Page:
OUTLINE-chap43-1

OUTLINE-chap43-1 - 1 How does the plant control the...

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How does the plant control the swelling of guard cells? By osmosis. -Plants can move potassium into (active transport) and out of (diffusion) guard cells. -When the potassium (K + ) concentration is high, water moves in, and the stoma opens. -When potassium leaves the guard cells, the stomata close. Three important triggers to open or close stoma: 1) Light reception (opens) - Plants need CO 2 during photosynthesis. When light strikes certain pigments in guard cells they trigger a pumping of potassium into guard cells (opening stomata). At night, potassium diffuse back out, closing the stomata. 2) Low carbon dioxide concentration (opens) - Plants use CO 2 (in photosynthesis) and produce CO 2 (in cellular respiration). During the daytime the use of CO 2 is much faster than its production. This leads to low CO 2 and triggers potassium pumping into the guard cells, opening the stoma. 3) Water loss (closes) - If water vapor leaves the stomata faster than it can be replaced from xylem, the leaf will wilt. This causes the mesophyll cells to release a hormone (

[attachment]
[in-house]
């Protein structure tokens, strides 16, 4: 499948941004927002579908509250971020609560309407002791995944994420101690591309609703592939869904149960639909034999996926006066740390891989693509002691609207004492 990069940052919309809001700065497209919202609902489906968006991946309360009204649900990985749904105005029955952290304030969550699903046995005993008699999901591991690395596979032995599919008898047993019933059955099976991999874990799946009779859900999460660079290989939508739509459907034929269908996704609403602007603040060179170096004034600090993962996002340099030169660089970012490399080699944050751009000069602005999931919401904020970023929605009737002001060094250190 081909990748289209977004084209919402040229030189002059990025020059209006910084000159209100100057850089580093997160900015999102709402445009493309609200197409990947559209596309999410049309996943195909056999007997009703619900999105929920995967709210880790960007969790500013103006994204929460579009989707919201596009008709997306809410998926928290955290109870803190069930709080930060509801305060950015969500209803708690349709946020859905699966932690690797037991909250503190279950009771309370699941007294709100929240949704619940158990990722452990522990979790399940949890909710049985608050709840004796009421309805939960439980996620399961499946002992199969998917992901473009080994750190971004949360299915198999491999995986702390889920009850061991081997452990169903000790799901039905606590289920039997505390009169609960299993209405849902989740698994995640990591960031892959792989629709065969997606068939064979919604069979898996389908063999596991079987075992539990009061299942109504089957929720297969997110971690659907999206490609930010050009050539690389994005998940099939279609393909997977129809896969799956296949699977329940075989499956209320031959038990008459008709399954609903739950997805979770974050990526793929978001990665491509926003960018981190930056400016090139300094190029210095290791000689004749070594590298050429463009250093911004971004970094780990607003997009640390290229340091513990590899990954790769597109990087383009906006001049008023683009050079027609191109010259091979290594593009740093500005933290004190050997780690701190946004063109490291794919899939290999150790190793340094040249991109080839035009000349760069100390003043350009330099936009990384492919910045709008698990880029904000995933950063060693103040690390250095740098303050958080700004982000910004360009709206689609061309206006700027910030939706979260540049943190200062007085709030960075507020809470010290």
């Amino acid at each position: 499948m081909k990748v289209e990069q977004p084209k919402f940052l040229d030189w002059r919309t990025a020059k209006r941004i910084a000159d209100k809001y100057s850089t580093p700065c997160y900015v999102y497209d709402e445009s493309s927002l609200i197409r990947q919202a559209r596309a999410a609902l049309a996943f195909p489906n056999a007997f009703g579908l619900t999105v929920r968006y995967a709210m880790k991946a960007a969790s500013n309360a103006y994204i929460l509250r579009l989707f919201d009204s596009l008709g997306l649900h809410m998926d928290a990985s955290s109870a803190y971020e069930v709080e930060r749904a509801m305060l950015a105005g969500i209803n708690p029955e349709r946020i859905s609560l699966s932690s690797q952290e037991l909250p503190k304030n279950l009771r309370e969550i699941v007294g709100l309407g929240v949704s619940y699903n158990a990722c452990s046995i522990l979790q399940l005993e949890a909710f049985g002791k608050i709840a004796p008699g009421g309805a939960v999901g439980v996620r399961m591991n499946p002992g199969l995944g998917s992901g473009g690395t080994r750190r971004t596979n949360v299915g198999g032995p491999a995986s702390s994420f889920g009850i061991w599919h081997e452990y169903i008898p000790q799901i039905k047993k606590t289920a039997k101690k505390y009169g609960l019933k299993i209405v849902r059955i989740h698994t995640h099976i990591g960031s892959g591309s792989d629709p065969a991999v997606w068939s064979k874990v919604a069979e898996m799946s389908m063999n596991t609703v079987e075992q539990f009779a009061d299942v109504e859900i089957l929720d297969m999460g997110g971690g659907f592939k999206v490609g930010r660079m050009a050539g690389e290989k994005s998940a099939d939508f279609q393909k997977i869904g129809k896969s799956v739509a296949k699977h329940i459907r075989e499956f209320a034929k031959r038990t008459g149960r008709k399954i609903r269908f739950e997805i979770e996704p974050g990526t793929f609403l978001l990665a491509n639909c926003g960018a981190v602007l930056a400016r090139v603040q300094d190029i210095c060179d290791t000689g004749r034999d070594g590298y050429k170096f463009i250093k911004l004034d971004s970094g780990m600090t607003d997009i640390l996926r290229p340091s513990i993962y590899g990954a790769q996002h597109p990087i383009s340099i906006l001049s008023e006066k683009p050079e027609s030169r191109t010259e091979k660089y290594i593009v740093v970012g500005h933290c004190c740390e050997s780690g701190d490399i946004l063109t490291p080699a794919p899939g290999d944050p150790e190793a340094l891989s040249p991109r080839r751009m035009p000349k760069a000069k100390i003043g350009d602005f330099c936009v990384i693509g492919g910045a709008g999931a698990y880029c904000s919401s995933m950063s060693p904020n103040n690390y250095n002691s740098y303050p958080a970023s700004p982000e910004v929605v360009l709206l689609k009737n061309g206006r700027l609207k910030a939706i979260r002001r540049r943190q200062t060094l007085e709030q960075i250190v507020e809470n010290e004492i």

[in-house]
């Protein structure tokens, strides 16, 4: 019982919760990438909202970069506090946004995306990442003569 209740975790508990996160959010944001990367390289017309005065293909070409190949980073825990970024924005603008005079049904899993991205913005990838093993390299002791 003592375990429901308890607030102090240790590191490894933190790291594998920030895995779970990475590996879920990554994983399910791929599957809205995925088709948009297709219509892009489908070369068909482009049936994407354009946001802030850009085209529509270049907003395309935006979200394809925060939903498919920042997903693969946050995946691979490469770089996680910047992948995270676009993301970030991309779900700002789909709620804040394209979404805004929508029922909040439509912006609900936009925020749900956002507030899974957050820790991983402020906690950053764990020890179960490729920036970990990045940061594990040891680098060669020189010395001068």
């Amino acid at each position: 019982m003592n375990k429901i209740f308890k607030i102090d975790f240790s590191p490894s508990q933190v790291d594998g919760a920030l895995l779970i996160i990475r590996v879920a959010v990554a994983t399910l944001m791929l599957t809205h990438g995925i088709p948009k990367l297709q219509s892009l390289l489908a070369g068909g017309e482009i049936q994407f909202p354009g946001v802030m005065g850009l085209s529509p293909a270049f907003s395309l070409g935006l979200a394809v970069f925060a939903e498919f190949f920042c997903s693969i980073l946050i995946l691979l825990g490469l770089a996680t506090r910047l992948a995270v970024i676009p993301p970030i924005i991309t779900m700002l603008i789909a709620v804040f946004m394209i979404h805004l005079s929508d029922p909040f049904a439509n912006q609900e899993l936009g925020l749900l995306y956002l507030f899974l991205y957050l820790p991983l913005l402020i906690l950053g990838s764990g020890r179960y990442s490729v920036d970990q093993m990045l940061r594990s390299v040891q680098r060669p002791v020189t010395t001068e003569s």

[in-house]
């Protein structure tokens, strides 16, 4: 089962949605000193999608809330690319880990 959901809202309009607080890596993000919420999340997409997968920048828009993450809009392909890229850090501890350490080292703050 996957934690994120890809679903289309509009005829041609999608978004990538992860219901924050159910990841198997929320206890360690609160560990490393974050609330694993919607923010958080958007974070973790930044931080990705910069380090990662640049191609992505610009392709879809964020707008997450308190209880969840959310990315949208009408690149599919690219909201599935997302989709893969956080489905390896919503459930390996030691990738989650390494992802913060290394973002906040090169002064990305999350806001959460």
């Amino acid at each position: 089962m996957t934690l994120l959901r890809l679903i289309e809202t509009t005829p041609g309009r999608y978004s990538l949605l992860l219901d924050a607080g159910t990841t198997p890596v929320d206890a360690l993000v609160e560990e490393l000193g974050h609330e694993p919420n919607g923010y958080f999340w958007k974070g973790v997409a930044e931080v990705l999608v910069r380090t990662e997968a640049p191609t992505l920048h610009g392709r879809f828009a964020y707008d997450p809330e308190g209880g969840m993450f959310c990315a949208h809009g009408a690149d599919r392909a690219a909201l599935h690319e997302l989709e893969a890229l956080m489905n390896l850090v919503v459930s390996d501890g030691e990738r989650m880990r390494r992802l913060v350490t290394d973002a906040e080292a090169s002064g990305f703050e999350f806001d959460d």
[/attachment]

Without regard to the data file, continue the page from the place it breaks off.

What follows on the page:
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This note was uploaded on 03/17/2011 for the course PHYSICS 2001 taught by Professor Young during the Spring '08 term at LSU.

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OUTLINE-chap43-1 - 1 How does the plant control the...

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